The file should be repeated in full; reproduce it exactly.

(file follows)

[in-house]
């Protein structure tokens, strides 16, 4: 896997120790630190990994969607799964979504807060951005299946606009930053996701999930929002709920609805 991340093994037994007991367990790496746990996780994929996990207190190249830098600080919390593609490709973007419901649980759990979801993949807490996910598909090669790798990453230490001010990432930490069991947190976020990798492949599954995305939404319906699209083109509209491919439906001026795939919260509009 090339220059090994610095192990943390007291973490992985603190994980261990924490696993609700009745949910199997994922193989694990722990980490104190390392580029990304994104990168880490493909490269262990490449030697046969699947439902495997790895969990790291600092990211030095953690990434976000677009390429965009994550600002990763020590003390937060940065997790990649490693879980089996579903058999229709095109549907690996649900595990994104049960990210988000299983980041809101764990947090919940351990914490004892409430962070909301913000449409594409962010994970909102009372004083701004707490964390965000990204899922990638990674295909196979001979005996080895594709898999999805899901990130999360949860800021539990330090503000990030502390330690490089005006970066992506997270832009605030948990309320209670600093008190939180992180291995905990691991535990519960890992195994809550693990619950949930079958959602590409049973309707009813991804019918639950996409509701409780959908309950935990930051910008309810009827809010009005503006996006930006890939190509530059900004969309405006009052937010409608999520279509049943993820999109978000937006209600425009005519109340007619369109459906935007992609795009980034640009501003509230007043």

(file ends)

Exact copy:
[in-house]
């Protein structure tokens, strides 16, 4: 896997120790630190990994969607799964979504807060951005299946606009930053996701999930929002709920609805 991340093994037994007991367990790496746990996780994929996990207190190249830098600080919390593609490709973007419901649980759990979801993949807490996910598909090669790798990453230490001010990432930490069991947190976020990798492949599954995305939404319906699209083109509209491919439906001026795939919260509009 090339220059090994610095192990943390007291973490992985603190994980261990924490696993609700009745949910199997994922193989694990722990980490104190390392580029990304994104990168880490493909490269262990490449030697046969699947439902495997790895969990790291600092990211030095953690990434976000677009390429965009994550600002990763020590003390937060940065997790990649490693879980089996579903058999229709095109549907690996649900595990994104049960990210988000299983980041809101764990947090919940351990914490004892409430962070909301913000449409594409962010994970909102009372004083701004707490964390965000990204899922990638990674295909196979001979005996080895594709898999999805899901990130999360949860800021539990330090503000990030502390330690490089005006970066992506997270832009605030948990309320209670600093008190939180992180291995905990691991535990519960890992195994809550693990619950949930079958959602590409049973309707009813991804019918639950996409509701409780959908309950935990930051910008309810009827809010009005503006996006930006890939190509530059900004969309405006009052937010409608999520279509049943993820999109978000937006209600425009005519109340007619369109459906935007992609795009980034640009501003509230007043």